A sense of humor is a measurement of the extent to which we realize that we are trapped in a world almost devoid of reason. Laughter is how we express the anxiety we feel at this knowledge. — Dave Barry
I happened upon this Dave Barry quote recently and continue to chuckle over its wisdom. I immediately related to the notion of being trapped and powerless. Despite good intentions, many of us are, if not undone, at least dispirited by seemingly arbitrary and capricious rules, social customs, unreadable instruction manuals, faceless corporate entities, or the blatant wrong-headedness of fools in high places.
Reading the Barry’s comment again, my favorite word is “almost”. There are malevolent and self-serving forces of greed, unfeeling enough to strip us of our civil liberties, natural resources, and our pursuit of happiness. Failing at that they will inconvenience, insult, and, like ducks, peck us to death. Barry suggests that the imps and scoundrels seeking to undo our lives are not quite up to the task. Other times they just go too far. Their naked ambition and self righteousness causes even the more obtuse of us to gasp and laugh at their audacity. Barry’s “almost” allows for a blind squirrel to find an occasional acorn or the better angels of our nature to make an appearance.
We are not living in the “Bizzaro World” where everything is the dialectical opposite. Life is not pie in the face slapstick, or broad farce. There are rules, but they are often at cross purposes and contradictory to what we profess to believe. We carry with us and have thrust at us a laundry list of “shoulds” and unrealistic self expectations. A sense of humor is being able to identify and appreciate the gap between our mission statement and our practice. Sometimes the difference is subtle and requires a sharp ear and a keen sense of the absurd. The slick societal veneer that covers many value laden pursuits, whether it is patriotism, religiosity, or jingoistic community activism, can feel daunting to those who do not demonstrate the appropriate zeal.Why do public figures assume their audience has the intelligence of an ottoman? Seeing through the clumsy sleight of hand and the diversionary foreign policy classic “Look over there!” is a mark of sanity. Sometimes there is no pea under any cup. Laughing and mocking “our betters” is positively cathartic. If I am in a meeting or gathering of pointless solemnity, I will often throw out a harmless irreverent remark and see if there are any takers. A stolen eye roll exchanged with a fellow heretic can seal a conspiratorial friendship.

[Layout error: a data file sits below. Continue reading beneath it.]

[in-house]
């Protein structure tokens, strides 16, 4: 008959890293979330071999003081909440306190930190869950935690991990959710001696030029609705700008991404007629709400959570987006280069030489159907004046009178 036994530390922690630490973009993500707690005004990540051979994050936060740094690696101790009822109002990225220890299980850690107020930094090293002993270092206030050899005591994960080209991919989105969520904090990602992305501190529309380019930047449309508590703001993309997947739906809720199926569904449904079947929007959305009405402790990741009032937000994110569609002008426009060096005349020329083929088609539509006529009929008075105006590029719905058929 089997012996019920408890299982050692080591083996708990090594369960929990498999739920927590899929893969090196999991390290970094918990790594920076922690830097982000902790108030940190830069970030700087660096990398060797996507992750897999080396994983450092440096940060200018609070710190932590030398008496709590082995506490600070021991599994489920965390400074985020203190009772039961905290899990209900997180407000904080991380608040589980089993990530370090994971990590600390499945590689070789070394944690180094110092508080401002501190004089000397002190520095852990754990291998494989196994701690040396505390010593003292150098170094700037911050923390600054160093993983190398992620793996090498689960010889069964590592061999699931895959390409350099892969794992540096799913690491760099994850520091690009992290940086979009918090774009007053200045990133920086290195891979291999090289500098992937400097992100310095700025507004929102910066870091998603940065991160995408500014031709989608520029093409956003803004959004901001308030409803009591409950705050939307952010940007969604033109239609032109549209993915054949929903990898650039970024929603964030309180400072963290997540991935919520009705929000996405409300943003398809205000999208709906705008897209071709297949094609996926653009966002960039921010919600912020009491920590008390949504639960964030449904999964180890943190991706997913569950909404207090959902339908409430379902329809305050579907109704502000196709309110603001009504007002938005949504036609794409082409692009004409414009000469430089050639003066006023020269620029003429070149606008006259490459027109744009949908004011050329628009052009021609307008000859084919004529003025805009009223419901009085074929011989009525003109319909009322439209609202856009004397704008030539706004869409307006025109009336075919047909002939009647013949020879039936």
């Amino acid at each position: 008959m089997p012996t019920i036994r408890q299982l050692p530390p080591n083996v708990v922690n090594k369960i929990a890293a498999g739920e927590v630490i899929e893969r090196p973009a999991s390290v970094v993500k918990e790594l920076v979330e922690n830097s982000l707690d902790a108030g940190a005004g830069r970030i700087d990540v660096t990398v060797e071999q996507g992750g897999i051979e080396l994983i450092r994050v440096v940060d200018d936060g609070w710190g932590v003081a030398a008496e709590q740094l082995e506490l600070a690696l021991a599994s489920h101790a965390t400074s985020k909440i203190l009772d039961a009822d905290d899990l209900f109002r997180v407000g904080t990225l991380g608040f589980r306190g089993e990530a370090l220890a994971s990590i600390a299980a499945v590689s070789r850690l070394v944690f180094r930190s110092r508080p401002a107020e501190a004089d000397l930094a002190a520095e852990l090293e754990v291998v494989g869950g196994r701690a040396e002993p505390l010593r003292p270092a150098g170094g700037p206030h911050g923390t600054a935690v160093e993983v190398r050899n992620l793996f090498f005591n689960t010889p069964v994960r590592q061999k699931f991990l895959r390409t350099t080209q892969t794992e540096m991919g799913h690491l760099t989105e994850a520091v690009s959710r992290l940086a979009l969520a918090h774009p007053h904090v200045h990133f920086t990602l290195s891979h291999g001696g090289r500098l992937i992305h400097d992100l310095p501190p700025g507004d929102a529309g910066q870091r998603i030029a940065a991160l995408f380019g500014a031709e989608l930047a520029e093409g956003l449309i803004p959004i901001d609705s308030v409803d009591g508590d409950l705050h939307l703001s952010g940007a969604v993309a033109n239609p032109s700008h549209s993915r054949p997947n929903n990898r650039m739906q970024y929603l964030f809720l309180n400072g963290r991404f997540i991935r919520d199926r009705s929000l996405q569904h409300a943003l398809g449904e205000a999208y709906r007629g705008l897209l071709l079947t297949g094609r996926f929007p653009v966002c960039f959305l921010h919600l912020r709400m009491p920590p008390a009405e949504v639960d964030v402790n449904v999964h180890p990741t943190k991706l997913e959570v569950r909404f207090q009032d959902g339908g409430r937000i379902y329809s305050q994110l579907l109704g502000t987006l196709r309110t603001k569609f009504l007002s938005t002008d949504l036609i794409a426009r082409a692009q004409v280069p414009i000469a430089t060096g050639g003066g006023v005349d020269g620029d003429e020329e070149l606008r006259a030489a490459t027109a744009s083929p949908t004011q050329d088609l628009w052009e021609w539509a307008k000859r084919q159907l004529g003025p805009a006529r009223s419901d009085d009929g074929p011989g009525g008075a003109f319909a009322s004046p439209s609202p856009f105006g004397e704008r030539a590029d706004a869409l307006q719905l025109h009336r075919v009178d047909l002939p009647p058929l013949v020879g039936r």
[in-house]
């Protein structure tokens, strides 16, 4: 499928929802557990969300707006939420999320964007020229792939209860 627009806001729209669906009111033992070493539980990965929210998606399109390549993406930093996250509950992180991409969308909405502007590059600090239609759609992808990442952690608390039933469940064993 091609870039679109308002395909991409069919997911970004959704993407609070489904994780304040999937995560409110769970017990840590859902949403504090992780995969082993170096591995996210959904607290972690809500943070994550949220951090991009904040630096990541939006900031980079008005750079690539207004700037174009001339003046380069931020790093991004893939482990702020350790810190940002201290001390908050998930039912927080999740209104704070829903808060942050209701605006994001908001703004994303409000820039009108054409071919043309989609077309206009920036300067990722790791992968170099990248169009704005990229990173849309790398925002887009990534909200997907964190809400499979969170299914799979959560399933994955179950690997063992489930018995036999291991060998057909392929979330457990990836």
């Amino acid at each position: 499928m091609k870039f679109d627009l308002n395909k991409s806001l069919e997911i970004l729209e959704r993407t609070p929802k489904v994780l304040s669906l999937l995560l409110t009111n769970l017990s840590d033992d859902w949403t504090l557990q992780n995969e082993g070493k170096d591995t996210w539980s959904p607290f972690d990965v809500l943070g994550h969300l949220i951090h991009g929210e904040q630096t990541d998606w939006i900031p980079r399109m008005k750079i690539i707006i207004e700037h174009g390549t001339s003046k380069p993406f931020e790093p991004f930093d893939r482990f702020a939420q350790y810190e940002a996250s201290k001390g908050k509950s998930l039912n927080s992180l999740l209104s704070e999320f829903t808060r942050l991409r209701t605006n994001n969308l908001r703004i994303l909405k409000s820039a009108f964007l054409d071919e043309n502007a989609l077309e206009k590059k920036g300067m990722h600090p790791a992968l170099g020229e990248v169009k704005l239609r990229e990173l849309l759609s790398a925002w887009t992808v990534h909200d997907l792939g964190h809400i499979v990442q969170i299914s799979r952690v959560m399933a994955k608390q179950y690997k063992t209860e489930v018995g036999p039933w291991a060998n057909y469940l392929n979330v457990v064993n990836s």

Much of the humor in everyday life is not intended to be funny. Are you squeaky Christian clean enough to withstand the next sex scandal? Is your blue suit blue enough, and your lapel pin large enough to ward off a jihad of infidels? Is a $40,000,000 bonus too paltry for a CEO who has laid off thousands of workers and steered his company into the rocks? Humor is all around, often coming from the gallows. Watch the speed of the wheels of justice in pursuit of an obviously guilty multimillionaire. Where is the compassion for heretics by those who profess to be on the saved list for the coming rapture?
Humorists are like the poor street urchins of a hundred years ago, throwing snowballs at the top-hatted bankers. It is amazing how little has changed since the heyday of J.P. Morgan. In the end we may get skewered, but we need not buy the self righteous pap being doled out.
Dave Barry invites us into the funhouse to see the distorted, the grotesque, the comic. His genius is that the mirror is regular glass.
Tom H. Cook is one of the seven people not attending opening day of Target Field. Having skipped the past winter, he feels undeserving.